More and more red kites are spending the winter in Switzerland
- 30 Jan 2024 2:50 pm CET
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Red kites are increasingly not flying south in winter. Whether a red kite migrates south or winters in Switzerland depends on its age, size and sex, as a new study by the Ornithological Institute Sempach LU shows.
"Forty years ago, it was still very rare for a red kite to spend the winter in Switzerland," biologist Stephanie Witczak from the Swiss Ornithological Institute told the Keystone-SDA news agency on Tuesday. According to the expert, red kites were observed wintering in Switzerland for the first time ever in the 1960s. Like many other bird species, red kites are now considered to be partial migrants.
For the study, which was published in the January issue of the "Journal of Animal Ecology", Witczak investigated the factors that determine whether a red kite migrates to the south of France or Spain or stays in Switzerland. Together with other researchers from the Sempach Ornithological Institute, she tracked 381 red kites over several years using GPS.
Sedentary birds stay sedentary
In their first year of life, almost all of the red kites with GPS transmitters migrated south. The likelihood of them switching to sedentary behavior increased with age. According to the Sempach Ornithological Institute, it is estimated that around two thirds of adult red kites spend the winter in Switzerland. According to Witczak, one possible explanation for this is that the birds may have a higher breeding success if they are in their breeding grounds earlier.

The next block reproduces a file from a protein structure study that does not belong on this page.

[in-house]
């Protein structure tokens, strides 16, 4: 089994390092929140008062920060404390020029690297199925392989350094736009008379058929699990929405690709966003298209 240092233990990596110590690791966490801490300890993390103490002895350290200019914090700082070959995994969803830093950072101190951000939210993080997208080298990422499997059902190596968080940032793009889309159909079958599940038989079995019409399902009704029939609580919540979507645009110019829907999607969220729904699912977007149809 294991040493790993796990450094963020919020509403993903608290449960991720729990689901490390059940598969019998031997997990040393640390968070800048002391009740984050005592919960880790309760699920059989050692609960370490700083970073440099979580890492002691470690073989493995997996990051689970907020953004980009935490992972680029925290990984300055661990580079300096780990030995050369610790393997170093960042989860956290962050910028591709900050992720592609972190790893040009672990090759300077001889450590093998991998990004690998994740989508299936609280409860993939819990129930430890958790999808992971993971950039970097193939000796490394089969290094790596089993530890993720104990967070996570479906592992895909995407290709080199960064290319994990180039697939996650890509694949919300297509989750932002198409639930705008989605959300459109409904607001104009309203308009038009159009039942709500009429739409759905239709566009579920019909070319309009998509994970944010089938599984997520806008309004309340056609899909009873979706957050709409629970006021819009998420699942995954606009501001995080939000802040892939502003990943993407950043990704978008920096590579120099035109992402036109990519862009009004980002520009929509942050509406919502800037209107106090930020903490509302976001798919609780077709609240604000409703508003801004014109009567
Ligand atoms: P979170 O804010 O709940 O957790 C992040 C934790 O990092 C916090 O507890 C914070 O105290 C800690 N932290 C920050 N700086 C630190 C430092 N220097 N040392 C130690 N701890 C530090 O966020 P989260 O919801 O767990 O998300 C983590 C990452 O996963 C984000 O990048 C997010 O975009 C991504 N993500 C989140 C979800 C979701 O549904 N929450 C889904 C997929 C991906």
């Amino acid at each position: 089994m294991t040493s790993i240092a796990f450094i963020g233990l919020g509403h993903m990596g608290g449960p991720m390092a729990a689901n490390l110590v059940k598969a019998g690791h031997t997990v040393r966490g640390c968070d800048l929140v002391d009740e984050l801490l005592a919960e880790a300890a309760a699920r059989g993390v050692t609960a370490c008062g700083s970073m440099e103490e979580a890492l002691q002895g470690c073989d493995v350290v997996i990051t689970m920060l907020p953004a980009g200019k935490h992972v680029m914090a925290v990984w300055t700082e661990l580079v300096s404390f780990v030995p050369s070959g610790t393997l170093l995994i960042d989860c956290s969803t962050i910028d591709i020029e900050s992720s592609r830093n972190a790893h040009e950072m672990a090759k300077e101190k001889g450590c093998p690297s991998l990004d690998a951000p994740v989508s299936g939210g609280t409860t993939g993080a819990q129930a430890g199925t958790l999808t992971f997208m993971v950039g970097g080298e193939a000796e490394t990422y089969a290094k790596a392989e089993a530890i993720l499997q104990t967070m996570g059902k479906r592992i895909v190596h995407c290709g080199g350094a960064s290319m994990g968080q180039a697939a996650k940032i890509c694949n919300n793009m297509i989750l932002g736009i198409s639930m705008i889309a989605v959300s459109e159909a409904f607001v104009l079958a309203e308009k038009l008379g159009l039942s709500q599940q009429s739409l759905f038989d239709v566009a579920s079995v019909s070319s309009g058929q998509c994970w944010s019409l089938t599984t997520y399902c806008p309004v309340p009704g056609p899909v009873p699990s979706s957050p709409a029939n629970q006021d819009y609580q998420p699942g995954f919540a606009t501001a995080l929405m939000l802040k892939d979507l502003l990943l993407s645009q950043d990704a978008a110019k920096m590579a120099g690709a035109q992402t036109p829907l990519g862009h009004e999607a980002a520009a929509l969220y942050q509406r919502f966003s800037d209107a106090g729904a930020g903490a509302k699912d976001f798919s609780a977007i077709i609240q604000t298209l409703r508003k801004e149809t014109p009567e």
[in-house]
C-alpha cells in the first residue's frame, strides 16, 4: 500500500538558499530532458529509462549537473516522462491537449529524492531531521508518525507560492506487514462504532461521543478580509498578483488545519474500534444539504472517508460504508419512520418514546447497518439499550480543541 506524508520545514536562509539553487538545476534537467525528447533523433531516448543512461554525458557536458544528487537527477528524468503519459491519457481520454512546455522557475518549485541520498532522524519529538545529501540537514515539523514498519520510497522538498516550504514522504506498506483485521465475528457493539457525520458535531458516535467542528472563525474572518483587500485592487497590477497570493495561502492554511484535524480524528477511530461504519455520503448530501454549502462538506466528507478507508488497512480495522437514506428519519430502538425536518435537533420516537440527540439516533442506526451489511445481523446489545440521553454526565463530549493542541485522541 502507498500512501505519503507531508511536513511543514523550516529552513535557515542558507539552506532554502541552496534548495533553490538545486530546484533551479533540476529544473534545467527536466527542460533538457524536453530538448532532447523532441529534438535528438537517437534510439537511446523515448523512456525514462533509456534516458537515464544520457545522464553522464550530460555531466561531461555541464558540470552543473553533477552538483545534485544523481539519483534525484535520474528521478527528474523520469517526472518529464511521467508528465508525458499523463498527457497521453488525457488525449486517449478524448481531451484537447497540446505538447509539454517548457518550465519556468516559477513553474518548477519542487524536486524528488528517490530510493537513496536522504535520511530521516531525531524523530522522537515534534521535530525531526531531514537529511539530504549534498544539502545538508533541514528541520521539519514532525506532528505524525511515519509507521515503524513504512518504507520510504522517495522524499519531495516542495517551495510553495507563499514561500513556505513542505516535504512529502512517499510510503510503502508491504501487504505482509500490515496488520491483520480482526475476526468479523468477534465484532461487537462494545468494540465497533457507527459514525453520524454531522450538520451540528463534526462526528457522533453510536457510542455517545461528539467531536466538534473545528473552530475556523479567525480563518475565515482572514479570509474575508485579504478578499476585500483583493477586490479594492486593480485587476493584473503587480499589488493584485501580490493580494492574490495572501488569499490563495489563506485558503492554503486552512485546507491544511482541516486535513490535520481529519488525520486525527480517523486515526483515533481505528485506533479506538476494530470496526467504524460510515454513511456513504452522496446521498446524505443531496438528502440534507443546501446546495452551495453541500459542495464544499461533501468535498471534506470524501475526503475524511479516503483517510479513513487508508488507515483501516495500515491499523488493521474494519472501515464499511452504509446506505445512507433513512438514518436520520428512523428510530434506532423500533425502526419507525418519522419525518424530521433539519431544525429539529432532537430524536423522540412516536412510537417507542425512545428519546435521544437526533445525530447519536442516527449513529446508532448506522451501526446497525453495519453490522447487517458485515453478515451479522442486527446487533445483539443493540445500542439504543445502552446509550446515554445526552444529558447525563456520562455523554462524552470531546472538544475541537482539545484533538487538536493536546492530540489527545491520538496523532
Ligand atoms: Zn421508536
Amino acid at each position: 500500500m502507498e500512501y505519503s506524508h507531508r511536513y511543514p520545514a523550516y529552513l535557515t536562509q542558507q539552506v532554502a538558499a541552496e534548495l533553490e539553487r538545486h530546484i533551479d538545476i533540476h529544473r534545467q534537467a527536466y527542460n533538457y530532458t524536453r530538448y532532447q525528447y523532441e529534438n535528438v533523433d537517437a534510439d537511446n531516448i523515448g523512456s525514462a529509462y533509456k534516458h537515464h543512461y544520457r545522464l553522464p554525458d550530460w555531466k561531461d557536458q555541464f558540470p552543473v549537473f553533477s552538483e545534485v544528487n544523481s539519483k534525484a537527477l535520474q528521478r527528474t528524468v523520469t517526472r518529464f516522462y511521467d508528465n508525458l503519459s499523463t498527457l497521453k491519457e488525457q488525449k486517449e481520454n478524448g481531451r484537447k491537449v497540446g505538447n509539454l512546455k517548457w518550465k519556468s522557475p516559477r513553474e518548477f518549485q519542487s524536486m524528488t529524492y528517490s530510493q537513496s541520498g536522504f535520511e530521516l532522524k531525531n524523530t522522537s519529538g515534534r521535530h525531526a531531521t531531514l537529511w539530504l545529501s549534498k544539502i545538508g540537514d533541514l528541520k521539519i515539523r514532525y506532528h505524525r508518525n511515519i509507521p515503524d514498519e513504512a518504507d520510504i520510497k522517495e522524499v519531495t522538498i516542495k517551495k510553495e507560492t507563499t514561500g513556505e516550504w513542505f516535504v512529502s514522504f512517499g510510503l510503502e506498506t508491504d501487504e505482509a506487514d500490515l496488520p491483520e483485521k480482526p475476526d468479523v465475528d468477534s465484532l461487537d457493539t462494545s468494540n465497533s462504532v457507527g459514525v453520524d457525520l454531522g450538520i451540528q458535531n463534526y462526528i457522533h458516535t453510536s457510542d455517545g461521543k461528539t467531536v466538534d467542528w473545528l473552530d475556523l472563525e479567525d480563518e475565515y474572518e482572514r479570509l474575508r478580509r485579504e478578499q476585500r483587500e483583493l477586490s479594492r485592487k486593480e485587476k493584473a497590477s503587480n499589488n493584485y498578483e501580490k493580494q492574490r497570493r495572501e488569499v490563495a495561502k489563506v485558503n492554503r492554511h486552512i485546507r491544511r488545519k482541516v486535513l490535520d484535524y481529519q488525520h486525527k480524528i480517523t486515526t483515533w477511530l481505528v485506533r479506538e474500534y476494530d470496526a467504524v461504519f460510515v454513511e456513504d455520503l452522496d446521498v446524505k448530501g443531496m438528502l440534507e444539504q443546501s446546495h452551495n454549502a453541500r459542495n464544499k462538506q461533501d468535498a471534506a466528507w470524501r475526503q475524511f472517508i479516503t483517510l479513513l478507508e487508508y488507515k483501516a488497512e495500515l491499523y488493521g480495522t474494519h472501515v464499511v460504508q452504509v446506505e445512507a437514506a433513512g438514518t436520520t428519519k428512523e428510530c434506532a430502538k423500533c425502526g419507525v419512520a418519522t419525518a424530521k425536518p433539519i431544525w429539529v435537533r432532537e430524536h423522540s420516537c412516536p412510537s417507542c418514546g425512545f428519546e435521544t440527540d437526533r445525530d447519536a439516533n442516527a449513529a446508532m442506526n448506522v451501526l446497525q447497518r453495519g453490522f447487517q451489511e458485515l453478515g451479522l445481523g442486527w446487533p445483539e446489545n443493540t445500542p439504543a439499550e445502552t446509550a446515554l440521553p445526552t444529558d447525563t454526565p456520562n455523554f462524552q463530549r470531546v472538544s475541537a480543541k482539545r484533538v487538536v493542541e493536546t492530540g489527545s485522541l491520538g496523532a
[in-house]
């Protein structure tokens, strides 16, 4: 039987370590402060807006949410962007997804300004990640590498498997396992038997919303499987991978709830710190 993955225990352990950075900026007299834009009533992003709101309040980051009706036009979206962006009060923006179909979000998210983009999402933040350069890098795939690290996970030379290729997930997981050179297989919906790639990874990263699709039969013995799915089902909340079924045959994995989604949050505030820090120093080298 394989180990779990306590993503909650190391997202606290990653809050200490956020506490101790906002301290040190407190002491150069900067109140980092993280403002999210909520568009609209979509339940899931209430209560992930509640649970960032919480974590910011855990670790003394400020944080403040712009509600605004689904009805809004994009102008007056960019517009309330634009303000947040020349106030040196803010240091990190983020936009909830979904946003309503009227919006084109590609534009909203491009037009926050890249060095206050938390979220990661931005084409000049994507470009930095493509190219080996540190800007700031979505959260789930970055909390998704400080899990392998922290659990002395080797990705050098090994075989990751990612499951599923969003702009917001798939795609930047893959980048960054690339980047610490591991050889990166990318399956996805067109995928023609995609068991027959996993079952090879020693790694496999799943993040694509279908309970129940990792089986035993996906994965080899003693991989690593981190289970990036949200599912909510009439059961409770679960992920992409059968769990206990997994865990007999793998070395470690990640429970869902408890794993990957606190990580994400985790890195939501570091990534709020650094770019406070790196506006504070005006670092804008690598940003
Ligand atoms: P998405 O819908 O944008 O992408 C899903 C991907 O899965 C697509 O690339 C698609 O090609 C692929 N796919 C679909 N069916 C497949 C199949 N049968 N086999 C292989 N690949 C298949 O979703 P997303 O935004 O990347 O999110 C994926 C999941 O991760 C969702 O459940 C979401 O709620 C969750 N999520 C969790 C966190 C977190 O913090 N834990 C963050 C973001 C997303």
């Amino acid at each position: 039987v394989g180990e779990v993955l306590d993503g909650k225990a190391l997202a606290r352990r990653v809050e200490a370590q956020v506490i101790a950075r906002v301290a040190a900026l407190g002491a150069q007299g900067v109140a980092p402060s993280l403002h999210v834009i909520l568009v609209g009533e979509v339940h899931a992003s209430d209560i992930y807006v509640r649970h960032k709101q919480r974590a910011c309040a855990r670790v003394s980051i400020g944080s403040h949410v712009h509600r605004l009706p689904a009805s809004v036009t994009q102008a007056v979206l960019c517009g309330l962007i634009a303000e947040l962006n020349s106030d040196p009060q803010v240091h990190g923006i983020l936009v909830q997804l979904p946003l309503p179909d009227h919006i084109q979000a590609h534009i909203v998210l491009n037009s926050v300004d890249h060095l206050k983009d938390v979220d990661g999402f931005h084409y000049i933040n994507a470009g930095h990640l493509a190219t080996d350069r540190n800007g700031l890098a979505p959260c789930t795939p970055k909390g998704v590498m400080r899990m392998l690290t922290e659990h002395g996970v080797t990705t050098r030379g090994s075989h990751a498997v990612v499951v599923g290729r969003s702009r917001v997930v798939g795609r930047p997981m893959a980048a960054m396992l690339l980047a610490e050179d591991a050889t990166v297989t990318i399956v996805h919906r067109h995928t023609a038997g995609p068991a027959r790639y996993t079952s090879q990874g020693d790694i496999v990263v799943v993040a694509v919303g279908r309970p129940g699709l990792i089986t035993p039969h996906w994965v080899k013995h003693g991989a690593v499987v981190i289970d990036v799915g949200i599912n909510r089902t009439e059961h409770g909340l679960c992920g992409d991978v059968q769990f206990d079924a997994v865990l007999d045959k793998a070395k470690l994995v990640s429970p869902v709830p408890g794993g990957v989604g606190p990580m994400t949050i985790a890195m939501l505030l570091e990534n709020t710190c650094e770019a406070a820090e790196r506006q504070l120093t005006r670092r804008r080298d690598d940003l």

The age at which a bird stayed in Switzerland for the winter also depended on the size of the female: larger female red kites settled earlier in life than smaller ones. According to Witczak, this could be related to the fat reserves required for breeding, for example.
Once settled, red kites rarely became migratory birds again. According to the study, the adult males also appear to derive a considerable survival advantage from remaining sedentary.
"It is a first step towards understanding how and why such migration patterns change," said Witczak about the study results. Further studies could shed light on the exact role played by environmental factors such as the increasingly mild winters.